One of the most famous examples is the success of Invisible Children, a documentary-turned-organization helping child soldiers in Africa. The filmmakers built a grassroots organization around helping rescue child soldiers like those in the film. This was also the case with Laura Waters Hinson, the filmmaker behind As We Forgive, a documentary about the road to recovery and forgiveness in Rwanda after the massive genocide in 1994. Waters Hinson has in turn become an advocate for the people of Rwanda. The ability for a video to become viral in just a few hours also encourages this trend, as social justice filmmakers can get their message out to hundreds of thousands of viewers. This growing movement strives to vividly portray the world’s troubles and spur improvements.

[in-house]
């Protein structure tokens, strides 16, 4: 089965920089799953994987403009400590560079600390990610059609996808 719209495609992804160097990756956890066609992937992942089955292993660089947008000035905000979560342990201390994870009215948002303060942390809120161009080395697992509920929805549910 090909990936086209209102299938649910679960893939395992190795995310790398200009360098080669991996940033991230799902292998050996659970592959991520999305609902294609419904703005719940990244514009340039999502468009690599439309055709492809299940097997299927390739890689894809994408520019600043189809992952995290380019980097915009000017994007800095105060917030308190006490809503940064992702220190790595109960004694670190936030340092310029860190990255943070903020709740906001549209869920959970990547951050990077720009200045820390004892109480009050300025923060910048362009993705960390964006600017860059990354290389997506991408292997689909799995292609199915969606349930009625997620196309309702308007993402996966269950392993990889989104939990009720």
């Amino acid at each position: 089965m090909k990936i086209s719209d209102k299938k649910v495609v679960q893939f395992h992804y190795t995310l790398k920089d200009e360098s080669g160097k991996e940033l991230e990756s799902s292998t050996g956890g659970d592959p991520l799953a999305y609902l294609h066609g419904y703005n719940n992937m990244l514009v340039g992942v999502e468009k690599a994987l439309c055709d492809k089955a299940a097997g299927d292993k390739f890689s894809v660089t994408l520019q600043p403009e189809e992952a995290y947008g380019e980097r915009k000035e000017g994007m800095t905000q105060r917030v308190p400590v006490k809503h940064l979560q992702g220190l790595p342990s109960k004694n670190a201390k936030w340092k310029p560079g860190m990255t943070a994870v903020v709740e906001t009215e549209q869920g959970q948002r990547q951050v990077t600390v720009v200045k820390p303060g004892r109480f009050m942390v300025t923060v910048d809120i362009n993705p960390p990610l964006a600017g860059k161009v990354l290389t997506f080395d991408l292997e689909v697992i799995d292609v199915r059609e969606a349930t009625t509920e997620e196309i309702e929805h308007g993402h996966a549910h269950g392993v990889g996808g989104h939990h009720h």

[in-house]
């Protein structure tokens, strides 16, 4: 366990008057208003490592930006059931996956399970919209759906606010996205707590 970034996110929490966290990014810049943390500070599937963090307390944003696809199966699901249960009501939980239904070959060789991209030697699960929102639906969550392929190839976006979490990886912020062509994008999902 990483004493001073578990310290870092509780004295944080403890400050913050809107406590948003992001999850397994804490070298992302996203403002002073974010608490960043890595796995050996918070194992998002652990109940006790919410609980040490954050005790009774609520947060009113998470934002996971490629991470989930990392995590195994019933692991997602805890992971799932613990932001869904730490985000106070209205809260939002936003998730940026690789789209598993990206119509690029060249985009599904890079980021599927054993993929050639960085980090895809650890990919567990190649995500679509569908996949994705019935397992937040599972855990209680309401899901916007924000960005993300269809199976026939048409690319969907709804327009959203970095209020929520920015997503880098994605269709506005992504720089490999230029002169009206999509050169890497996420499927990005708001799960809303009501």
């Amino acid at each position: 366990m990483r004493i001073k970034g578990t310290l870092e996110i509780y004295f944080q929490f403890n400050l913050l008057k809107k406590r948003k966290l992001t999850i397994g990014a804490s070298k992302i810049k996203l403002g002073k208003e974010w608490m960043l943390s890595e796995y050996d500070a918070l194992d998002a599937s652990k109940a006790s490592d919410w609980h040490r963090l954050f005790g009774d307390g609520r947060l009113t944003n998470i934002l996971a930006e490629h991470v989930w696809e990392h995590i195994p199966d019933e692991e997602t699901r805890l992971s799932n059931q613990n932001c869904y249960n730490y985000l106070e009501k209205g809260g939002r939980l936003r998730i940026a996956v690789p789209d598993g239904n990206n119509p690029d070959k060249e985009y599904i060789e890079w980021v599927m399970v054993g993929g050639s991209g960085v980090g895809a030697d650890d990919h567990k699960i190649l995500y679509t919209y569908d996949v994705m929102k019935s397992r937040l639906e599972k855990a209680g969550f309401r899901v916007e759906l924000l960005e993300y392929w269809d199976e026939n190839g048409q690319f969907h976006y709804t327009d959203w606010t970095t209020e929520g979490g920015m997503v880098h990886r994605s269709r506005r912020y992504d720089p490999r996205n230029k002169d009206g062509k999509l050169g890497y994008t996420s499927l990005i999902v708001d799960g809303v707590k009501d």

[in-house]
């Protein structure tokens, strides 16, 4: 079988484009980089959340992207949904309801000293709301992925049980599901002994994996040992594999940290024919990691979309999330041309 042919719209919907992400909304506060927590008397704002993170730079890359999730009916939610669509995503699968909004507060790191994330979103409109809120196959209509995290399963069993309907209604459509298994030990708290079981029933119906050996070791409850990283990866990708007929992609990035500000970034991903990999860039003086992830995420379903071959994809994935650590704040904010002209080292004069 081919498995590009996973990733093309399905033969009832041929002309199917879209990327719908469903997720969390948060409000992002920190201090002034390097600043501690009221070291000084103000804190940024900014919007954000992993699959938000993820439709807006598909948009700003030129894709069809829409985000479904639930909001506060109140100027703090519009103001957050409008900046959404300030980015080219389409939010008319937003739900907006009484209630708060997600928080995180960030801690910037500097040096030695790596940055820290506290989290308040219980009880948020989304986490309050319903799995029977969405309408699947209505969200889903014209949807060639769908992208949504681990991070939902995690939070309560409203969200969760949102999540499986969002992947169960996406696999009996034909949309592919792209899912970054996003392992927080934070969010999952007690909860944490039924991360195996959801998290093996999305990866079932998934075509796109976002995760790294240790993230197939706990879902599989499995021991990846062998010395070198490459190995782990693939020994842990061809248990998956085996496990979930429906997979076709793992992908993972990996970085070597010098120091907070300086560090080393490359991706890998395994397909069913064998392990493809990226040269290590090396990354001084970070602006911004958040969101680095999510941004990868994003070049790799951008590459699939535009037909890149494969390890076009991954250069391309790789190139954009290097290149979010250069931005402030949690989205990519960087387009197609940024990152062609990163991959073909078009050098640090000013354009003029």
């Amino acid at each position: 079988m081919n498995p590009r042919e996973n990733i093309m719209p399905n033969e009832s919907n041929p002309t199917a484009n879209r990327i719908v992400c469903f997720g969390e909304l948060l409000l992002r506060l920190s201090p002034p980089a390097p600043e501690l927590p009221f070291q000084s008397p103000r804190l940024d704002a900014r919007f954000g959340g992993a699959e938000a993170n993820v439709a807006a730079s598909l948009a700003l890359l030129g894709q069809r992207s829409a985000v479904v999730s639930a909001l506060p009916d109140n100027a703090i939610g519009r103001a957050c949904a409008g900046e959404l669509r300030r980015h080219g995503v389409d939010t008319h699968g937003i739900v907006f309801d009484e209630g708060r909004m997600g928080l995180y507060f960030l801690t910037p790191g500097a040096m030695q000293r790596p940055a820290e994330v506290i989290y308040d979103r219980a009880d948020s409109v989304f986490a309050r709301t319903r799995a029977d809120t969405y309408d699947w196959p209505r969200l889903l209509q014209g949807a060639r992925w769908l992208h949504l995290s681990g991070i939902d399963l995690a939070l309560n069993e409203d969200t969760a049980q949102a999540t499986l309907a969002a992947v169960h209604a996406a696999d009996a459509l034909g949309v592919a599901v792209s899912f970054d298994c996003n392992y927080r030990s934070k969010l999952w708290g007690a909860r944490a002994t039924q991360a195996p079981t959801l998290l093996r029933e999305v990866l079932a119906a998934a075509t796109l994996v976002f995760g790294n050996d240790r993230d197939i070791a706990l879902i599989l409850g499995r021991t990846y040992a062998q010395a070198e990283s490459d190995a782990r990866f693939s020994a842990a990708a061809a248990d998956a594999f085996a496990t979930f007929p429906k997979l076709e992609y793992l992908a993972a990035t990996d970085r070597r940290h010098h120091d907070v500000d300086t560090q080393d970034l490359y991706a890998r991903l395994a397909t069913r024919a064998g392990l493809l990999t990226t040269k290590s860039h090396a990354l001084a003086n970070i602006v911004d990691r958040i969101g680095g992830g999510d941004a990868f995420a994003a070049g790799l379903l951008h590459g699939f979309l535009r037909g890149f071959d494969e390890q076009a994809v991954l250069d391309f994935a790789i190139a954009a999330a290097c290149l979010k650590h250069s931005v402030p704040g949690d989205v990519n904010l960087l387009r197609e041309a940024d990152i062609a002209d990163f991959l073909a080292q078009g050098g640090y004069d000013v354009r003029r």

“I would call myself a follower of Jesus, and my belief in Jesus as a man who loved peace and justice is the ethos behind what I do,” Branham explains. “Discover the Journey isn’t necessarily a Christian organization, but for me personally, I find hope in believing there is something greater than humans at work in this sin-filled world.”
Branham and Olinger’s most harrowing experience so far was a trip to Africa. There, they tried to earn the trust of child soldiers fighting in the Democratic Republic of Congo (DRC). Branham had previously lived there for 18 months before bringing Olinger back with her to meet with the young soldiers.